Communion as Sacrifice

By Leyden, Stuart G. | Journal of Ecumenical Studies, Winter 2012 | Go to article overview

Communion as Sacrifice


Leyden, Stuart G., Journal of Ecumenical Studies


As a Presbyterian pastor who has presided over innumerable celebrations of the Lord's Supper, Holy Communion, and Eucharist, I was aware that there were associations between our communion service and sacrifice. In one sanctuary renovation in which I was involved I urged that our communion table look like a table-altar. Indeed, it is the purpose of this essay to encourage a greater appreciation among Protestants of the sacrificial nature of communion.

However, when I examine the official documents of the Presbyterian Church (USA), there has been some reluctance in tying together the cross of Christ with sacrifice. Much has to do with lingering objections raised to the Roman Mass by the sixteenth-century Reformers. The most strident criticism is found in the Heidelberg Catechism: "Therefore the Mass is fundamentally a complete denial of the once for all sacrifice and passion of Jesus Christ (and as such an idolatry to be condemned.)" (1)

Historically, there have been a number of objections (perceived or real) to Communion as sacrifice by Reformed theologians of the sixteenth century: (1) The Christian comes to communion to receive God's grace, not to offer or sacrifice. I recall a lecture given by Professor Alexander Schmemann of St. Vladimir's Seminary (Orthodox) on "Communion as Sacrifice." Dr. Edward A. Dowey, Jr., of Princeton Theological Seminary promptly responded (I paraphrase), "We come to communion to receive, not offer or sacrifice." After we have received Christ by faith, then we offer ourselves in thanksgiving and service. In Scotland I recall that the monetary "offering" might take place in the narthex after the service was over, lest there be any confusion on the issue. (2) Sacrifice during communion must not be seen as a good work that might merit God's grace. (3) Any suggestion of sacrifice on the part of the worshiper implied that Christ's complete sacrifice on the cross was insufficient for salvation. (4) There should be a focus on the message of the gospel with the signs of bread and wine, not on our action. (5) The officiant at the service should not be seen as a priest making the sacrifice of the Mass, which would diminish the one perfect sacrifice of Christ.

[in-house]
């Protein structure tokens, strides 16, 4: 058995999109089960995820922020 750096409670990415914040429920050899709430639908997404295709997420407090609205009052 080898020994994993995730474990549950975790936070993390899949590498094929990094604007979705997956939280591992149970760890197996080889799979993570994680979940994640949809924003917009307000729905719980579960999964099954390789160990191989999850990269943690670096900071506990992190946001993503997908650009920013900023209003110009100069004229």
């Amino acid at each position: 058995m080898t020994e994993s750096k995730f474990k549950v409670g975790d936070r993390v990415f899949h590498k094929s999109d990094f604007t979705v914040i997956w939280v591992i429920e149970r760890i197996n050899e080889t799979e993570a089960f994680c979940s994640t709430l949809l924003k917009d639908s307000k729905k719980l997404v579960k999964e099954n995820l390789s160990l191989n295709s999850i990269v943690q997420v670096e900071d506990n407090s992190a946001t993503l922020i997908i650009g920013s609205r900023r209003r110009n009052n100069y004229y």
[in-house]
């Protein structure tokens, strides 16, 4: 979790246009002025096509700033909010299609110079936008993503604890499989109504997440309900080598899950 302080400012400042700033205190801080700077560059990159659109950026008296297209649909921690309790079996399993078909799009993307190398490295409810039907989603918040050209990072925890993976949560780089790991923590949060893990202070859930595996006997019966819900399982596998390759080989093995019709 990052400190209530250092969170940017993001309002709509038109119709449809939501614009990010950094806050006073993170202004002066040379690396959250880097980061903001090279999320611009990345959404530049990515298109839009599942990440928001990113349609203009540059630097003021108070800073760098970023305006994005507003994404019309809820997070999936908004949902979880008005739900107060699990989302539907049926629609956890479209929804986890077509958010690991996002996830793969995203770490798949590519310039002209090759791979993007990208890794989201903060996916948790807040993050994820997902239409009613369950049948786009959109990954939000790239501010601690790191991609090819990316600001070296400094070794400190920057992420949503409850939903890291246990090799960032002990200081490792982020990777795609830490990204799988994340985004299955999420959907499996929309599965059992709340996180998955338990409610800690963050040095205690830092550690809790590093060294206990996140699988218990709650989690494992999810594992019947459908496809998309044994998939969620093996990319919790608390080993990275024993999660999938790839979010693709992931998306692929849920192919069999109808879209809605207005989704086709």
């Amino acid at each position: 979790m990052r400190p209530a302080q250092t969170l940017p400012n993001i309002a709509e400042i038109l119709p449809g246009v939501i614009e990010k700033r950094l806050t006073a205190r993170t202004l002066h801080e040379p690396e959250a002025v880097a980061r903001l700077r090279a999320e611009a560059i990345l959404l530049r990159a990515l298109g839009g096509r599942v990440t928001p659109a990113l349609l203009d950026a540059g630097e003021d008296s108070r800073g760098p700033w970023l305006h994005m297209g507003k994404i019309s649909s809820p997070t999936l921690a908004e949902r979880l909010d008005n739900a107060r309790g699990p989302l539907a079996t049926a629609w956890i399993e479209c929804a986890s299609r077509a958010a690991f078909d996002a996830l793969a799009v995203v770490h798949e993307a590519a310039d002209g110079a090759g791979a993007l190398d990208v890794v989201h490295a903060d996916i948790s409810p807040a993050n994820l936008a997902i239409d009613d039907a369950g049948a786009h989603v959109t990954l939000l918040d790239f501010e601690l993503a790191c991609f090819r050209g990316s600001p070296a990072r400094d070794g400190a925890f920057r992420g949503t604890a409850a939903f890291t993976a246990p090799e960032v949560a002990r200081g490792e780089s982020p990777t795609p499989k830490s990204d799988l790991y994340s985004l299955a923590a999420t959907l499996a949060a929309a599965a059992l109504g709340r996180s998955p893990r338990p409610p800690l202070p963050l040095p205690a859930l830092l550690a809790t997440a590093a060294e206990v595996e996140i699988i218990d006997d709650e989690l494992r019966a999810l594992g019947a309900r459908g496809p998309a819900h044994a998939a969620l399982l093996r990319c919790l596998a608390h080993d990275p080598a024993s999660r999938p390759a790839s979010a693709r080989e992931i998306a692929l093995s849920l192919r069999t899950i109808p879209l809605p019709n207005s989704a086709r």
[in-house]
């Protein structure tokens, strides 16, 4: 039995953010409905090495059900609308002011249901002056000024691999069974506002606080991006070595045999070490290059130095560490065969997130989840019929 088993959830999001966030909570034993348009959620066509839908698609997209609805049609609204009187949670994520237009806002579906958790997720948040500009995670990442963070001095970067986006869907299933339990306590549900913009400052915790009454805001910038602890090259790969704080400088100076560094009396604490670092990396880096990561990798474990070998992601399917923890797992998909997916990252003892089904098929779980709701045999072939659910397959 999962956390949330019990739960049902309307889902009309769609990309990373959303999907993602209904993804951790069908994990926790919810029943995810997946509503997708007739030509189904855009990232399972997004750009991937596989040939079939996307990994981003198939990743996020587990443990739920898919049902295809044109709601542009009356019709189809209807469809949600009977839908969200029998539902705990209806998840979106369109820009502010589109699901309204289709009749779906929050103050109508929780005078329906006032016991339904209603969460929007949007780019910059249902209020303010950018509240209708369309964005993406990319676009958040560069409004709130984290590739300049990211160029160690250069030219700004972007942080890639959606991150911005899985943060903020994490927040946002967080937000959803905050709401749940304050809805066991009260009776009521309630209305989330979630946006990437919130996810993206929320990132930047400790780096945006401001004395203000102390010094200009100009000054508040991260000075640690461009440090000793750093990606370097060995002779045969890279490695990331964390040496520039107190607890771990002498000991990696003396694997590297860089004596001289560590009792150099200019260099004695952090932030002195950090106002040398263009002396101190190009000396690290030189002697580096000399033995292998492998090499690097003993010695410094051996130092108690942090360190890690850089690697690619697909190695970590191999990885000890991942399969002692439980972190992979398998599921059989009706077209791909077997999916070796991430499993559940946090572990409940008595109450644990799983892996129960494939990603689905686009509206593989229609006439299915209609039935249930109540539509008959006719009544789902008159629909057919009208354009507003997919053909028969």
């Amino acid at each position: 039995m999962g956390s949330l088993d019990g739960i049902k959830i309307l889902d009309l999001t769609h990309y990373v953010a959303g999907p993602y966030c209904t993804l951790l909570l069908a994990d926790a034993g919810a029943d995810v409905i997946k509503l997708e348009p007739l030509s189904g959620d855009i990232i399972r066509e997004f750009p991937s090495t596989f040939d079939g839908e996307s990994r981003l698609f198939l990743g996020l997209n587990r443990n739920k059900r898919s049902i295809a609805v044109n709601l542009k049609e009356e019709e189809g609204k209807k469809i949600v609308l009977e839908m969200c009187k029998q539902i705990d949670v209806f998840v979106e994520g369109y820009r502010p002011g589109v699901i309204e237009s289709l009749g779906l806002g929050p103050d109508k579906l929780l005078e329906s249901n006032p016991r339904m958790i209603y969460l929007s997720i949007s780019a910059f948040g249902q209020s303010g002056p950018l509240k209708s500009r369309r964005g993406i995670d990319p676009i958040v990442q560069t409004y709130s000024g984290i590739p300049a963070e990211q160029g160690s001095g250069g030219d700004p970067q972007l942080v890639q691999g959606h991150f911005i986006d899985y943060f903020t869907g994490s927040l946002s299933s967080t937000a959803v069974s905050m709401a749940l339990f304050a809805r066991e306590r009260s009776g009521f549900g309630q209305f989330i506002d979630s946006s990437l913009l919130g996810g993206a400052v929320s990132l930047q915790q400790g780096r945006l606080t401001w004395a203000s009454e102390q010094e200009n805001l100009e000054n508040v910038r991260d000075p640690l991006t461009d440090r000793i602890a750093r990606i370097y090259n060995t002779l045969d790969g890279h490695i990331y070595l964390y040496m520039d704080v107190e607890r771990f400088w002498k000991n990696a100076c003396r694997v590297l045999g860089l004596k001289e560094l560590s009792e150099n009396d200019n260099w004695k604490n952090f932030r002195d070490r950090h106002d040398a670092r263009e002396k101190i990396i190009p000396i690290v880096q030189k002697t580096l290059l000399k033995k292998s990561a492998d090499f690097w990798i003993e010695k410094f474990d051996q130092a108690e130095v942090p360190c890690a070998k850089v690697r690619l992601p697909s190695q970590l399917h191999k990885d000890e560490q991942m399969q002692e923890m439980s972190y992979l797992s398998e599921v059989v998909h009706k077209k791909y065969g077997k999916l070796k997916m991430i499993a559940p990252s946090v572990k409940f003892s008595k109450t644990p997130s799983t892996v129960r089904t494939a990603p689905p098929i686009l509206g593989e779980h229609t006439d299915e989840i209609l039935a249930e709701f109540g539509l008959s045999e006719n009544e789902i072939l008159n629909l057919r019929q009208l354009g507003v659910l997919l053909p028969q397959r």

Likewise, Lutherans are also very reluctant to refer to communion in terms of sacrifice. Out of ten settings for Holy Communion in Evangelical Lutheran Worship (Augsburg, 2006) the word "sacrifice" in reference to Communion does not appear, but the biblical words, "The Lamb of God who takes away the sin of the world," appear often. The Lutheran-Reformed Dialogue contained in Marburg Revisited (1966) admits: "An adequate doctrine of the Lord's Supper requires some reference to sacrifice." (2) Yet, there has been hesitancy to incorporate a doctrine of sacrifice into their official documents.

Episcopalians in their Book of Common Prayer Communion liturgy, after first referring to Christ's "one oblation of himself once offered, a full perfect, and sufficient sacrifice, oblation and satisfaction for the sins of the whole world," moves to communion as "a perpetual memory of his precious death and sacrifice." (3) The sacrificial aspect is hinted at in the opening rubric that instructs the representatives of the congregation to bring "the people's offering of bread and wine, and money or other gifts to the Altar." (4) The people's offering of themselves is made in prayer before the participants receive the elements of bread and wine. Perhaps this approaches the Roman Catholic view that the eucharist is a "re-presentation." of the sacrifice of Christ but not a repetition.

United Methodists, to some extent, following Anglican precedent, are more explicit: In "A Service of Word and Table III" and in several musical settings to the communion service in the United Methodist Hymnal (1989) the pastor says, "And so, in remembrance of these mighty acts in Jesus Christ, we offer ourselves in praise and thanksgiving as a holy and living sacrifice, in union with Christ's offering for us, as we proclaim the mystery of faith. …

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